US3633113 *Dec 22, 1969Jan 4, 1972IbmTimed pulse train generating system
US3813610 *Feb 14, 1973May 28, 1974Kimura MPhase-locked loop in which frequency divider ratios are altered to obtain rapid lock-in
US3824483 *Jul 20, 1973Jul 16, 1974Int Electric CorpDigital device for fast frequency control of a frequency synthesizer
Referenced by
Citing PatentFiling datePublication dateApplicantTitle
US4169385 *Feb 21, 1978Oct 2, 1979Picker CorporationFrequency synthesizer apparatus and method in ultrasonic imaging
US4257108 *Dec 21, 1978Mar 17, 1981U.S. Philips CorporationPulse generator
US4306190 *Apr 17, 1979Dec 15, 1981The General Electric Company LimitedPlural frequency signal generator
US4389614 *May 18, 1981Jun 21, 1983International Business Machines CorporationMethod and apparatus for generating pulses of a predetermined time relation within predetermined pulse intervals with a high time resolution
US4677439 *Apr 25, 1984Jun 30, 1987Thomson-CsfDelay device and the use thereof in the decoding device of distance measuring equipment
US6032028 *Feb 3, 1997Feb 29, 2000Continentral Electronics CorporationRadio transmitter apparatus and method
US6832174 *Dec 17, 2002Dec 14, 2004Tektronix, Inc.Method and apparatus providing interleaved data from multiple signal acquisition devices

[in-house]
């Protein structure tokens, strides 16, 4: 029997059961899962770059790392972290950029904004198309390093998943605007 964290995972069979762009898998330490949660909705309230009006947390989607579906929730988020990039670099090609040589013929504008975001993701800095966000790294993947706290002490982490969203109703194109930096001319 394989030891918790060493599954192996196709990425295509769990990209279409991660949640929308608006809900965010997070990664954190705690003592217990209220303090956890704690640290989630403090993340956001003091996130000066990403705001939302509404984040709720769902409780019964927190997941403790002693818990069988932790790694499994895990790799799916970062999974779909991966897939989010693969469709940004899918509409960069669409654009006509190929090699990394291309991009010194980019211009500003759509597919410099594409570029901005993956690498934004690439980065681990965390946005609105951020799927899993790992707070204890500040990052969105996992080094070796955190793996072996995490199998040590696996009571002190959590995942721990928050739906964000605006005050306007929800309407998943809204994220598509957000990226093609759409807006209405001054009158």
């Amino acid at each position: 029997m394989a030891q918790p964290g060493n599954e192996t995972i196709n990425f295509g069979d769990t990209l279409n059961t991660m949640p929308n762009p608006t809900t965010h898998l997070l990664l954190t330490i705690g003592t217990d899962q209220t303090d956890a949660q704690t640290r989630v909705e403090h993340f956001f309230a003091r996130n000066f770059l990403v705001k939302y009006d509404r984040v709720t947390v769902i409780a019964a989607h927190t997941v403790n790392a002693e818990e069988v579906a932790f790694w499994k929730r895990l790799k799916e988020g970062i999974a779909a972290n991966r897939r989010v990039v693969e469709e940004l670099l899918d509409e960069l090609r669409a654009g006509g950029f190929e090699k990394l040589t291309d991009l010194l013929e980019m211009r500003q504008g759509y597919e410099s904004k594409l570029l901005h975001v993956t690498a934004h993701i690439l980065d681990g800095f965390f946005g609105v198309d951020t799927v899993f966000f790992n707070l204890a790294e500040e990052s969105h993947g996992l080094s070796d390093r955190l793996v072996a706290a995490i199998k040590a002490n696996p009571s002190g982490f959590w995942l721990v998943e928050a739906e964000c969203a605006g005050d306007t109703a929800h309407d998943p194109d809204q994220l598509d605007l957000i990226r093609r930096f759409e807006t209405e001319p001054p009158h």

US7209518Aug 3, 2000Apr 24, 2007Mks Instruments, Inc.Higher PWM resolution for switchmode power supply control
US7965490Oct 27, 2006Jun 21, 2011Orica Explosives Technology Pty LtdMethod for assigning a delay time to electronic delay detonators
US8861172May 29, 2009Oct 14, 2014Orica Explosives Technology Pty Ltd.Calibration of detonators
WO1981000940A1 *Jul 2, 1980Apr 2, 1981Siemens Ag AlbisCircuit for offsetting pulses
WO2000072280A2 *May 25, 1999Nov 30, 2000Boris Dmitrievich FedotovGps receiver with emergency communication channel
WO2007051231A1 *Oct 27, 2006May 10, 2007Dirk HummelMethod for assigning a delay time to electronic delay detonators
WO2008135305A1 *Mar 18, 2008Nov 13, 2008IbmMethod and apparatus for scalable and programmable delay compensation for real-time synchronization signals in a multiprocessor system with individual frequency control
WO2009143585A1 *May 29, 2009Dec 3, 2009Orica Explosives Technology Pty LtdCalibration of detonators
Classifications
U.S. Classification327/149, 331/25, 327/270, 327/151, 331/18, 327/159, 327/153, 327/273, 331/1.00A
International ClassificationH03K23/66, G01R31/28, H03K3/78, G01R31/319, H03K5/135, H03K5/13, H03K3/00, G06F1/02, H03K23/00
Cooperative ClassificationG01R31/31922, H03K5/131
European ClassificationH03K5/13B, G01R31/319S2